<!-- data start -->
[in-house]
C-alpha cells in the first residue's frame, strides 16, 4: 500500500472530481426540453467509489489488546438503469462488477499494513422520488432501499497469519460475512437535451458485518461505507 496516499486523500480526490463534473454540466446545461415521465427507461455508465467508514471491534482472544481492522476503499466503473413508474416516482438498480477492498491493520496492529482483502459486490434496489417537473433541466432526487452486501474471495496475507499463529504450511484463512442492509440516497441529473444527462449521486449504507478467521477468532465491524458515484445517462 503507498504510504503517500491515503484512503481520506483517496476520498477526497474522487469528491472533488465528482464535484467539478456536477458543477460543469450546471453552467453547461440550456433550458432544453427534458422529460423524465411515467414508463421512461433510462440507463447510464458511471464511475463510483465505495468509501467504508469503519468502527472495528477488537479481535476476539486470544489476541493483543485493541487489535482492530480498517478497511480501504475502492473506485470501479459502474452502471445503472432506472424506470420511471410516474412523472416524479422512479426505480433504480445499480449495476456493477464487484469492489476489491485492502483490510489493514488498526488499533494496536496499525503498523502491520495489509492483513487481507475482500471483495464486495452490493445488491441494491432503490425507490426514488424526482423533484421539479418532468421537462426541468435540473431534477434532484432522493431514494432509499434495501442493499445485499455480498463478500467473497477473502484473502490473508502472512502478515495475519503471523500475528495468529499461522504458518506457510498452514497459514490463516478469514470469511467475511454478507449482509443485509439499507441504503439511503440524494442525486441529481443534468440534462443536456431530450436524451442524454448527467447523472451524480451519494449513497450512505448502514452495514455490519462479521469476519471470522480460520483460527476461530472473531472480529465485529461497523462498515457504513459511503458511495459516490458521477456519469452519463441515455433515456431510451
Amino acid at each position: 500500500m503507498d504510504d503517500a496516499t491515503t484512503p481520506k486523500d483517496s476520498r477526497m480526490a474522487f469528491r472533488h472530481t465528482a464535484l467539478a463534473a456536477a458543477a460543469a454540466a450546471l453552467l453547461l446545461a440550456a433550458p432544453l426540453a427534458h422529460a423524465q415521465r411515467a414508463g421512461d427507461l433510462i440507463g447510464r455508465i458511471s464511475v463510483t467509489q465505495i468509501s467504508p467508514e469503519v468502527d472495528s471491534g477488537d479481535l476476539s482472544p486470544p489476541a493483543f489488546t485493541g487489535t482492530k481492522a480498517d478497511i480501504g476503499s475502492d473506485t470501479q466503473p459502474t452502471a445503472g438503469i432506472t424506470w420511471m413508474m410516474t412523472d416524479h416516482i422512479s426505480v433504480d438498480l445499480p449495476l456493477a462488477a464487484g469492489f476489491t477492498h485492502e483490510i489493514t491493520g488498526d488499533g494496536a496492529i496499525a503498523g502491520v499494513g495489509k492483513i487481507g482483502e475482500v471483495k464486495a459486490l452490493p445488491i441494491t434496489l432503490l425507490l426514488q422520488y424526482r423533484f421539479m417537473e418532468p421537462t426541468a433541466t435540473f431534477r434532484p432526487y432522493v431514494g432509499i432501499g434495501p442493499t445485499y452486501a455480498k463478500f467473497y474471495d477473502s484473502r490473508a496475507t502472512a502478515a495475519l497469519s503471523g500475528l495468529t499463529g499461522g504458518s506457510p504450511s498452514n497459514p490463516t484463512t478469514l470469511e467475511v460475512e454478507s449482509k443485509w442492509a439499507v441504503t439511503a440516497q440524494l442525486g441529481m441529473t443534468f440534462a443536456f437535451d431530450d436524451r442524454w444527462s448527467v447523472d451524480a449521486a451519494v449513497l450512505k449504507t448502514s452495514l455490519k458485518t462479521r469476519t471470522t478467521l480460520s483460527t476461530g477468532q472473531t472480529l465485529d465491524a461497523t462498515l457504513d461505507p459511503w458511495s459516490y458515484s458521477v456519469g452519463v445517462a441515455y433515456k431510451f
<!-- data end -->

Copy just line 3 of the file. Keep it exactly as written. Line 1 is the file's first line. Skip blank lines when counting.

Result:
Amino acid at each position: 500500500m503507498d504510504d503517500a496516499t491515503t484512503p481520506k486523500d483517496s476520498r477526497m480526490a474522487f469528491r472533488h472530481t465528482a464535484l467539478a463534473a456536477a458543477a460543469a454540466a450546471l453552467l453547461l446545461a440550456a433550458p432544453l426540453a427534458h422529460a423524465q415521465r411515467a414508463g421512461d427507461l433510462i440507463g447510464r455508465i458511471s464511475v463510483t467509489q465505495i468509501s467504508p467508514e469503519v468502527d472495528s471491534g477488537d479481535l476476539s482472544p486470544p489476541a493483543f489488546t485493541g487489535t482492530k481492522a480498517d478497511i480501504g476503499s475502492d473506485t470501479q466503473p459502474t452502471a445503472g438503469i432506472t424506470w420511471m413508474m410516474t412523472d416524479h416516482i422512479s426505480v433504480d438498480l445499480p449495476l456493477a462488477a464487484g469492489f476489491t477492498h485492502e483490510i489493514t491493520g488498526d488499533g494496536a496492529i496499525a503498523g502491520v499494513g495489509k492483513i487481507g482483502e475482500v471483495k464486495a459486490l452490493p445488491i441494491t434496489l432503490l425507490l426514488q422520488y424526482r423533484f421539479m417537473e418532468p421537462t426541468a433541466t435540473f431534477r434532484p432526487y432522493v431514494g432509499i432501499g434495501p442493499t445485499y452486501a455480498k463478500f467473497y474471495d477473502s484473502r490473508a496475507t502472512a502478515a495475519l497469519s503471523g500475528l495468529t499463529g499461522g504458518s506457510p504450511s498452514n497459514p490463516t484463512t478469514l470469511e467475511v460475512e454478507s449482509k443485509w442492509a439499507v441504503t439511503a440516497q440524494l442525486g441529481m441529473t443534468f440534462a443536456f437535451d431530450d436524451r442524454w444527462s448527467v447523472d451524480a449521486a451519494v449513497l450512505k449504507t448502514s452495514l455490519k458485518t462479521r469476519t471470522t478467521l480460520s483460527t476461530g477468532q472473531t472480529l465485529d465491524a461497523t462498515l457504513d461505507p459511503w458511495s459516490y458515484s458521477v456519469g452519463v445517462a441515455y433515456k431510451f